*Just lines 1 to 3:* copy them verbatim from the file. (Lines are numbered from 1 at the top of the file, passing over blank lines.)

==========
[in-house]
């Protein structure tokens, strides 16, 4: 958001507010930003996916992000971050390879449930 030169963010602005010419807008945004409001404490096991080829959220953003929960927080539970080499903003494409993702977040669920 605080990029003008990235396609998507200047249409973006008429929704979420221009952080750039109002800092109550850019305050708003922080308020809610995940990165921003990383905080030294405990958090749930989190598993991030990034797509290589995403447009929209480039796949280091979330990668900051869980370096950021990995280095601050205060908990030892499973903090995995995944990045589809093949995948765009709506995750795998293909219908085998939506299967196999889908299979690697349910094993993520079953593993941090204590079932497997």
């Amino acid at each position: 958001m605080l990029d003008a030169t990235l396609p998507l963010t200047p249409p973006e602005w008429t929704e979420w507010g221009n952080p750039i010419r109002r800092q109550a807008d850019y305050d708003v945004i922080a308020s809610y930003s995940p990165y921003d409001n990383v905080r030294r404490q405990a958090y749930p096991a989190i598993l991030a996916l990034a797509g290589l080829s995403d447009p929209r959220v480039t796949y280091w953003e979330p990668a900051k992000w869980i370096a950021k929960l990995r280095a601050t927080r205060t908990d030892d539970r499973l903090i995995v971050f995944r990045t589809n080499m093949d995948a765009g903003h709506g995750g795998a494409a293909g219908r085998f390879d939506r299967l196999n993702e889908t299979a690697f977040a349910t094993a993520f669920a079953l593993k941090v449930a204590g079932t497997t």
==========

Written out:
[in-house]
């Protein structure tokens, strides 16, 4: 958001507010930003996916992000971050390879449930 030169963010602005010419807008945004409001404490096991080829959220953003929960927080539970080499903003494409993702977040669920 605080990029003008990235396609998507200047249409973006008429929704979420221009952080750039109002800092109550850019305050708003922080308020809610995940990165921003990383905080030294405990958090749930989190598993991030990034797509290589995403447009929209480039796949280091979330990668900051869980370096950021990995280095601050205060908990030892499973903090995995995944990045589809093949995948765009709506995750795998293909219908085998939506299967196999889908299979690697349910094993993520079953593993941090204590079932497997």
């Amino acid at each position: 958001m605080l990029d003008a030169t990235l396609p998507l963010t200047p249409p973006e602005w008429t929704e979420w507010g221009n952080p750039i010419r109002r800092q109550a807008d850019y305050d708003v945004i922080a308020s809610y930003s995940p990165y921003d409001n990383v905080r030294r404490q405990a958090y749930p096991a989190i598993l991030a996916l990034a797509g290589l080829s995403d447009p929209r959220v480039t796949y280091w953003e979330p990668a900051k992000w869980i370096a950021k929960l990995r280095a601050t927080r205060t908990d030892d539970r499973l903090i995995v971050f995944r990045t589809n080499m093949d995948a765009g903003h709506g995750g795998a494409a293909g219908r085998f390879d939506r299967l196999n993702e889908t299979a690697f977040a349910t094993a993520f669920a079953l593993k941090v449930a204590g079932t497997t």